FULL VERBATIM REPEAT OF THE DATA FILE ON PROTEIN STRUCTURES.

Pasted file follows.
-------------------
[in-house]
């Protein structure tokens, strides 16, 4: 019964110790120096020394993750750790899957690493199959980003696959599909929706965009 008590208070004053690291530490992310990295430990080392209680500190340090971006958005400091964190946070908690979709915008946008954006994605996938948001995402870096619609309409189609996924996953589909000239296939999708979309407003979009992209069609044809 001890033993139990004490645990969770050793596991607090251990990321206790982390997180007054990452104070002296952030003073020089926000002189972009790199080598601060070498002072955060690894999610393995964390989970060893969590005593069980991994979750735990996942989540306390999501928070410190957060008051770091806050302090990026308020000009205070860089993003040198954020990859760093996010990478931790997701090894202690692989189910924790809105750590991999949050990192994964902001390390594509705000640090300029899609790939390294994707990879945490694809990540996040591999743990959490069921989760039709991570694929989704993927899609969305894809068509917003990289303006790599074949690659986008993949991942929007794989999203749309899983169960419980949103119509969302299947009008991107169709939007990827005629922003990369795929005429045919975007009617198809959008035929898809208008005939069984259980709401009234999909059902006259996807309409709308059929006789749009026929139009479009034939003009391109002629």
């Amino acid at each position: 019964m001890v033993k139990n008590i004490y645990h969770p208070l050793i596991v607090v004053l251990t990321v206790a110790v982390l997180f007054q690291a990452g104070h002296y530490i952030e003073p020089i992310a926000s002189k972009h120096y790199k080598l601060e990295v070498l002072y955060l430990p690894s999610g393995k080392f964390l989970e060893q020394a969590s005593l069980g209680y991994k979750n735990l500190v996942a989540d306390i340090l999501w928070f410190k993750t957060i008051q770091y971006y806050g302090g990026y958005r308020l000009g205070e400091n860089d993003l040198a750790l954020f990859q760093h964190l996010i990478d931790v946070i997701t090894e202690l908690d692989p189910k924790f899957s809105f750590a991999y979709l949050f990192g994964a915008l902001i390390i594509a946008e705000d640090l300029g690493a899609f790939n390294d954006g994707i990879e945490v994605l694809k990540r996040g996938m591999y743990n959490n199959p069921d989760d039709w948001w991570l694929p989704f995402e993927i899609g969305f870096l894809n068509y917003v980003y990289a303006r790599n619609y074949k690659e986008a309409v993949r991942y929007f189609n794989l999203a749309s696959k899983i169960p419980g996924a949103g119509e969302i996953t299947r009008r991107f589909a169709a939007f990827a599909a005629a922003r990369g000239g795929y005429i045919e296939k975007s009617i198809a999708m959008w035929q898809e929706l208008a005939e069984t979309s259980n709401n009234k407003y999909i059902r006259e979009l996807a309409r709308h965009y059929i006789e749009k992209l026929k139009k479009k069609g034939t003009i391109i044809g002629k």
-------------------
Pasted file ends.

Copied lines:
[in-house]
């Protein structure tokens, strides 16, 4: 019964110790120096020394993750750790899957690493199959980003696959599909929706965009 008590208070004053690291530490992310990295430990080392209680500190340090971006958005400091964190946070908690979709915008946008954006994605996938948001995402870096619609309409189609996924996953589909000239296939999708979309407003979009992209069609044809 001890033993139990004490645990969770050793596991607090251990990321206790982390997180007054990452104070002296952030003073020089926000002189972009790199080598601060070498002072955060690894999610393995964390989970060893969590005593069980991994979750735990996942989540306390999501928070410190957060008051770091806050302090990026308020000009205070860089993003040198954020990859760093996010990478931790997701090894202690692989189910924790809105750590991999949050990192994964902001390390594509705000640090300029899609790939390294994707990879945490694809990540996040591999743990959490069921989760039709991570694929989704993927899609969305894809068509917003990289303006790599074949690659986008993949991942929007794989999203749309899983169960419980949103119509969302299947009008991107169709939007990827005629922003990369795929005429045919975007009617198809959008035929898809208008005939069984259980709401009234999909059902006259996807309409709308059929006789749009026929139009479009034939003009391109002629």
């Amino acid at each position: 019964m001890v033993k139990n008590i004490y645990h969770p208070l050793i596991v607090v004053l251990t990321v206790a110790v982390l997180f007054q690291a990452g104070h002296y530490i952030e003073p020089i992310a926000s002189k972009h120096y790199k080598l601060e990295v070498l002072y955060l430990p690894s999610g393995k080392f964390l989970e060893q020394a969590s005593l069980g209680y991994k979750n735990l500190v996942a989540d306390i340090l999501w928070f410190k993750t957060i008051q770091y971006y806050g302090g990026y958005r308020l000009g205070e400091n860089d993003l040198a750790l954020f990859q760093h964190l996010i990478d931790v946070i997701t090894e202690l908690d692989p189910k924790f899957s809105f750590a991999y979709l949050f990192g994964a915008l902001i390390i594509a946008e705000d640090l300029g690493a899609f790939n390294d954006g994707i990879e945490v994605l694809k990540r996040g996938m591999y743990n959490n199959p069921d989760d039709w948001w991570l694929p989704f995402e993927i899609g969305f870096l894809n068509y917003v980003y990289a303006r790599n619609y074949k690659e986008a309409v993949r991942y929007f189609n794989l999203a749309s696959k899983i169960p419980g996924a949103g119509e969302i996953t299947r009008r991107f589909a169709a939007f990827a599909a005629a922003r990369g000239g795929y005429i045919e296939k975007s009617i198809a999708m959008w035929q898809e929706l208008a005939e069984t979309s259980n709401n009234k407003y999909i059902r006259e979009l996807a309409r709308h965009y059929i006789e749009k992209l026929k139009k479009k069609g034939t003009i391109i044809g002629k």